Space Music: The Comet Is Singing (AUDIO)

If you have paid attention to the news this past week, you likely have heard that the European Space Agency (ESA) successfully landed a probe, Philae, on a comet—the first time in history this was successfully done.

As Earth starts to receive transmission from 67P, the official name of the comet, a surprising discovery was found. 67P is singing.

Of course, this is not The Beatles or Led Zeppelin-though if you slow it down and play it backwards, you may hear the devil speaking.

From the ESA’s Rosetta Blog:

The instruments are designed to study a number of phenomena, including: the interaction of 67P/C-G with the solar wind, a continuous stream of plasma emitted by the Sun; changes of activity on the comet; the structure and dynamics of the comet’s tenuous plasma ‘atmosphere’, known as the coma; and the physical properties of the cometary nucleus and surface.

But one observation has taken the RPC scientists somewhat by surprise. The comet seems to be emitting a ‘song’ in the form of oscillations in the magnetic field in the comet’s environment. It is being sung at 40-50 millihertz, far below human hearing, which typically picks up sound between 20 Hz and 20 kHz. To make the music audible to the human ear, the frequencies have been increased by a factor of about 10,000.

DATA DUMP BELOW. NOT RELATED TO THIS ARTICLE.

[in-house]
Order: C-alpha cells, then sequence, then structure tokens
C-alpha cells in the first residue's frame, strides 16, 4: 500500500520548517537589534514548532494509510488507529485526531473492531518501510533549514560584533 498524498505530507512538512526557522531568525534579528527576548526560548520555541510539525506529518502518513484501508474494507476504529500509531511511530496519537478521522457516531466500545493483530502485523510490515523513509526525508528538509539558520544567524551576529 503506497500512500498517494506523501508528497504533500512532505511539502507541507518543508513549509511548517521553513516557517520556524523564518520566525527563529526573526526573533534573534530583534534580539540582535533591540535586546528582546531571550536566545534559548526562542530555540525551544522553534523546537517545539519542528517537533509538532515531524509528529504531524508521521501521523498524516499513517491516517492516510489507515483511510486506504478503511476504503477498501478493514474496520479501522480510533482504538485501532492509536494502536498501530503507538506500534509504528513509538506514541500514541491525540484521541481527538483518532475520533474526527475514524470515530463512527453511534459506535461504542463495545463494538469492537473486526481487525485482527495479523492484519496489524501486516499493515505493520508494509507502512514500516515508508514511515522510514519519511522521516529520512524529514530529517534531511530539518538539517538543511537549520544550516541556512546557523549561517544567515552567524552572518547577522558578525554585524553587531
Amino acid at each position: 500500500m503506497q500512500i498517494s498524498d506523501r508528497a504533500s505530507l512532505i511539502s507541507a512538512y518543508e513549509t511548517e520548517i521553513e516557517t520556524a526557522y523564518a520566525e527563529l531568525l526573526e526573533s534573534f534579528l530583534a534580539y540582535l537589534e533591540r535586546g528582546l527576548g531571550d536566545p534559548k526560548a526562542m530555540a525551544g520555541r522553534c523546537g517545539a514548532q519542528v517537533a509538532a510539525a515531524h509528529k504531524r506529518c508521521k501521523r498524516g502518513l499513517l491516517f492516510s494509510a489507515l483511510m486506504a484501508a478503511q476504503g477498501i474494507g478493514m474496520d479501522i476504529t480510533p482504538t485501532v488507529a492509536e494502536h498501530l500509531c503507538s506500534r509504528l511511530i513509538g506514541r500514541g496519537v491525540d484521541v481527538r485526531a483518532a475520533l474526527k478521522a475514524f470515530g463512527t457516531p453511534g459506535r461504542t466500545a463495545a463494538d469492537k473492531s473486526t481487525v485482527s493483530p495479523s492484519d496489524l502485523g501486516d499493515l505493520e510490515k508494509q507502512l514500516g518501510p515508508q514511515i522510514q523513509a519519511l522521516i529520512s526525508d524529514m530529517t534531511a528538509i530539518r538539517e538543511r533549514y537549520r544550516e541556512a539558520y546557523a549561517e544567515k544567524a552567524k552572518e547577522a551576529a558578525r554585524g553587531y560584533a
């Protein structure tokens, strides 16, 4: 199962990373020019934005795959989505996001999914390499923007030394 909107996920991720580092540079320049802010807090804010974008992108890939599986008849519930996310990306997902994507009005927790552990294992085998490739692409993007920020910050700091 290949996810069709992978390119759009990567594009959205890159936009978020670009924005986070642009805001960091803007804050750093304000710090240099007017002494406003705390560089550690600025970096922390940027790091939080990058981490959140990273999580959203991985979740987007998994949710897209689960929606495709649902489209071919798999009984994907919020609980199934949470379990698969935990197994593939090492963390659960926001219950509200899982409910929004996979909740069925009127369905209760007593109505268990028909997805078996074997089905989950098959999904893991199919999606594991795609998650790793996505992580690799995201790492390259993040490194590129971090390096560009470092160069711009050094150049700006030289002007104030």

The humming is absolute music to the scientists ears.

“This is exciting because it is completely new to us. We did not expect this and we are still working to understand the physics of what is happening,” says Karl-Heinz Glaßmeier, head of Space Physics and Space Sensorics at the Technische Universität Braunschweig, Germany.

To quote Star Trek, space is the final frontier. Even scientists with titles longer and more complex than most laymen could understand can become confounded by discoveries.

It is pretty incredible.

Listen to 67P sing here

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H/T: Rosetta Blog

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